Friend of a Friend

Friend of a Friend

Antony Brydon is looking for the shortest route to Bill Gates.

The cofounder of social networking company Visible Path, Brydon is demonstrating a specialized service that incorporates his firm's technology into the Hoover's corporate information database. It's a little like playing Six Degrees of Separation, with Gates as Kevin Bacon.

Brydon types "Bill Gates" onto the screen. Two names pop up, each with a numerical ranking. These are people who have relationships with Brydon and Gates, one an employee of Visible Path and the other an investor in the company. The rankings indicate the strength of their connections to the two men, determined by a set of algorithms that analyze communication patterns between individuals and companies.

Brydon knows you don't sell to Microsoft by contacting its chairman, but he's making a point about reaching individuals within a targeted business as he gives the live demo of his software. The idea is that finding people who can introduce you to the right contact for a sales or recruiting call should give you a measure of credibility, or at least access, greater than what you get from a cold call. "Companies have large, documented business networks that they have never synthesized and aggregated and made accessible to their workers," he says. "Understanding that network, and systematically managing and applying it, lets you take advantage of your relationship capital." Visible Path uses information already on tap by integrating with a host of existing business applications, including popular customer relationship management and collaboration packages from big-name vendors including Oracle and Salesforce.com. Another way to measure and understand relationships is the mapping system used by social-net company Leverage Software. The company's People Map application displays humanoid figures within a circle, identified by color-coding for job function and by distance from each other on the map to show the closeness of their relationships or interests.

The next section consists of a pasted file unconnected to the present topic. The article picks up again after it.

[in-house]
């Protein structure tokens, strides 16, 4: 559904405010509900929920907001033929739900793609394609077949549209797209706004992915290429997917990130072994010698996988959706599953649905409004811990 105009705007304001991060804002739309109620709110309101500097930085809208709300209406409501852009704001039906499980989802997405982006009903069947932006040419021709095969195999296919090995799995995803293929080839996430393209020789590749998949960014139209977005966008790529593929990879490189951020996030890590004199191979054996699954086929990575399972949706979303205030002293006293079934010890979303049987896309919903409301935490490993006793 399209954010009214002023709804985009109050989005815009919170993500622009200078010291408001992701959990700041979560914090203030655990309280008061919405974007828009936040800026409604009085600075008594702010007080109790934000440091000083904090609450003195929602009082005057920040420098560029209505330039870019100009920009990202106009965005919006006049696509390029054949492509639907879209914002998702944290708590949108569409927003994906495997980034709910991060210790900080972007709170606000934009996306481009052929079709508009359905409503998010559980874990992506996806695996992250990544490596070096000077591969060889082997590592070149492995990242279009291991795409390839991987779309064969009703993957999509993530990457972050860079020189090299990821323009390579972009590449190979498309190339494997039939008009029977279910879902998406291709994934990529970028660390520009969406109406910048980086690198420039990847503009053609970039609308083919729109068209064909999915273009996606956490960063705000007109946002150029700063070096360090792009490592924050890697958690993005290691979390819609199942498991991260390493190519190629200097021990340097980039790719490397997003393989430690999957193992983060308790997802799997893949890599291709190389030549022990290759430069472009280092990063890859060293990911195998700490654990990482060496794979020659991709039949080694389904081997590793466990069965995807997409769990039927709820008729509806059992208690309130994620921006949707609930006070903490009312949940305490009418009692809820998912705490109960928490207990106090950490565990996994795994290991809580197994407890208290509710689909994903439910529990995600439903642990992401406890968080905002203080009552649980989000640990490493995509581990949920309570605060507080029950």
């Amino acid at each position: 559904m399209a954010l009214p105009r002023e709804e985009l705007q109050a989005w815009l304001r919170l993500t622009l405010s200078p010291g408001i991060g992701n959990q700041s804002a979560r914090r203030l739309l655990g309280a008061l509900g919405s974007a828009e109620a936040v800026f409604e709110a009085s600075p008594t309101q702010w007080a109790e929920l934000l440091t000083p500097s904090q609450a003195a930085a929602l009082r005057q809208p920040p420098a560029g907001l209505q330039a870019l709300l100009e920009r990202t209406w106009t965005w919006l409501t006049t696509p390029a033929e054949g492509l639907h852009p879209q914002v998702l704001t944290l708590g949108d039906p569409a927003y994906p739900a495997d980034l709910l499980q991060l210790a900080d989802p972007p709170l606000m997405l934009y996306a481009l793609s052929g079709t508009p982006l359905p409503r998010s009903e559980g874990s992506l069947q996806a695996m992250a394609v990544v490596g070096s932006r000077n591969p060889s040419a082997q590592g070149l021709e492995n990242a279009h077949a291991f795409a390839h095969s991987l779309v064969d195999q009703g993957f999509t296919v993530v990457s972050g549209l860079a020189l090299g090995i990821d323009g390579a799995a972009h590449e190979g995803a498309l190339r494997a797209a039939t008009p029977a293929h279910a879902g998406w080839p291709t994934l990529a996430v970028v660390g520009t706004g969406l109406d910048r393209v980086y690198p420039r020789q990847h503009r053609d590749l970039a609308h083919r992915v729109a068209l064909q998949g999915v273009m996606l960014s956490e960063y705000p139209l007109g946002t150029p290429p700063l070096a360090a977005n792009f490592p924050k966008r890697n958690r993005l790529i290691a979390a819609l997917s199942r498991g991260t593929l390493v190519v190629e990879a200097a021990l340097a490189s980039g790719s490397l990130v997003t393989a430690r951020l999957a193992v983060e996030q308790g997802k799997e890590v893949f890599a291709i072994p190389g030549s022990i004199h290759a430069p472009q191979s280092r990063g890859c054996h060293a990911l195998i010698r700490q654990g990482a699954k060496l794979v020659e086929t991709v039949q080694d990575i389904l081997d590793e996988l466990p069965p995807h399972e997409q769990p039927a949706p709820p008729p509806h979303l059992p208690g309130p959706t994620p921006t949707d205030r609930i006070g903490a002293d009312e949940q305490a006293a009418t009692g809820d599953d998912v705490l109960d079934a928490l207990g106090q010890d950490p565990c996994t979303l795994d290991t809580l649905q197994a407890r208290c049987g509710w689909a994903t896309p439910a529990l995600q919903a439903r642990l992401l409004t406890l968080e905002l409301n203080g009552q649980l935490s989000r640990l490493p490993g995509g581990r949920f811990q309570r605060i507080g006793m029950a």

Leverage allows searches via a variety of parameters, including tagging (identifying words or phrases added by users) and rating systems. The benefits, says Leverage CEO Mike Walsh, include smoother sales and research processes, as well as talent identification within a firm. "Our focus is people finding people, and finding information," he says. "It could be someone who can get something done for you, or someone who is a hero within the company, or a hidden talent." Early users of Leverage products, he says, include a large hotel chain and major technology and pharmaceutical companies. There's a host of competitive vendors and offerings in the social networking field, including products and services from small, specialized companies and line extensions from established enterprise giants including IBM and Oracle. Wachovia is building its social network on Microsoft's Office SharePoint Server, which will make information from business applications accessible to network users. "Microsoft has a relatively rich technology offering, with natural integration across different product sets," Fields says. "Desktop and productivity tools are still so Microsoft-centric that it made sense."

The elephant in the room, of course, is Facebook. The privately held company says it has no plans to introduce a behind-the-firewall product for the enterprise, although it is paying developers who come up with useful applications on their own. Many companies have thousands of employees connecting to each other of their own volition on the service. While businesses may be reluctant to put business information on a network they don't control, they still recognize Facebook as an arbiter of Web cred. Says Fields, "A bright 26-year-old MBA will be seeing the tools we offer and comparing them to what they use in their own home, and they compare well." Brydon at Visible Path sees room for interchange between Facebook networks and private-label social nets within companies. "The two could be complimentary," he says. Analyst Gotta says Facebook may be appropriate for small to midsize companies, while its community-building strength may appeal primarily to larger firms, which could federate it with software that offers enterprise-ready security and privacy, along with specialized analytic tools and other features.

For CIOs, Gotta says, "The balance between building a better community with due diligence, security, and identity is important." For users, it's a question of weighing what they use against what their employers put in front of them, meaning corporate networks have to offer something, such as security or analytics, that Facebook doesn't in order to be taken seriously.

This article was originally published on 10-08-2007
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